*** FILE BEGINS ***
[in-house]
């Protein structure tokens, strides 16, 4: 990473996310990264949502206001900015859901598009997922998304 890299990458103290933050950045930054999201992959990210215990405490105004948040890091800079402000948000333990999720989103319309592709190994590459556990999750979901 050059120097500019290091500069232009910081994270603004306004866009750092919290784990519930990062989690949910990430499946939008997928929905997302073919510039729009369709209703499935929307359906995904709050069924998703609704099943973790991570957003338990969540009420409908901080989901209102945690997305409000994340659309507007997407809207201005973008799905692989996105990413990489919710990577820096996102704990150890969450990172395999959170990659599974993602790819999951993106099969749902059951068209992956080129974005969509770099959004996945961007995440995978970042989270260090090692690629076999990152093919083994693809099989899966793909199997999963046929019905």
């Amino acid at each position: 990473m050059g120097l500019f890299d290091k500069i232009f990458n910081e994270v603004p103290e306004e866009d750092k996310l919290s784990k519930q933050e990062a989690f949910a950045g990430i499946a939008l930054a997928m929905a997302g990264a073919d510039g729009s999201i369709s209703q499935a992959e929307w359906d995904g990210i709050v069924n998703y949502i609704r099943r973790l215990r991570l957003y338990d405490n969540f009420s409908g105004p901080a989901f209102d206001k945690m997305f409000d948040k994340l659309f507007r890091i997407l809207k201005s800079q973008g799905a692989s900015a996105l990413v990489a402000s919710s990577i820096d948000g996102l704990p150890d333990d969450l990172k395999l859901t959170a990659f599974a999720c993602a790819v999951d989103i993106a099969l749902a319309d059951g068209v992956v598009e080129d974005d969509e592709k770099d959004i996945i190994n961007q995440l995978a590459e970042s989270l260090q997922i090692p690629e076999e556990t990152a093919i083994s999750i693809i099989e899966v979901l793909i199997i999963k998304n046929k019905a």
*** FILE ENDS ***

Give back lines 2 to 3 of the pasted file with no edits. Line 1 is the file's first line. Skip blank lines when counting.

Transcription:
């Protein structure tokens, strides 16, 4: 990473996310990264949502206001900015859901598009997922998304 890299990458103290933050950045930054999201992959990210215990405490105004948040890091800079402000948000333990999720989103319309592709190994590459556990999750979901 050059120097500019290091500069232009910081994270603004306004866009750092919290784990519930990062989690949910990430499946939008997928929905997302073919510039729009369709209703499935929307359906995904709050069924998703609704099943973790991570957003338990969540009420409908901080989901209102945690997305409000994340659309507007997407809207201005973008799905692989996105990413990489919710990577820096996102704990150890969450990172395999959170990659599974993602790819999951993106099969749902059951068209992956080129974005969509770099959004996945961007995440995978970042989270260090090692690629076999990152093919083994693809099989899966793909199997999963046929019905």
């Amino acid at each position: 990473m050059g120097l500019f890299d290091k500069i232009f990458n910081e994270v603004p103290e306004e866009d750092k996310l919290s784990k519930q933050e990062a989690f949910a950045g990430i499946a939008l930054a997928m929905a997302g990264a073919d510039g729009s999201i369709s209703q499935a992959e929307w359906d995904g990210i709050v069924n998703y949502i609704r099943r973790l215990r991570l957003y338990d405490n969540f009420s409908g105004p901080a989901f209102d206001k945690m997305f409000d948040k994340l659309f507007r890091i997407l809207k201005s800079q973008g799905a692989s900015a996105l990413v990489a402000s919710s990577i820096d948000g996102l704990p150890d333990d969450l990172k395999l859901t959170a990659f599974a999720c993602a790819v999951d989103i993106a099969l749902a319309d059951g068209v992956v598009e080129d974005d969509e592709k770099d959004i996945i190994n961007q995440l995978a590459e970042s989270l260090q997922i090692p690629e076999e556990t990152a093919i083994s999750i693809i099989e899966v979901l793909i199997i999963k998304n046929k019905a």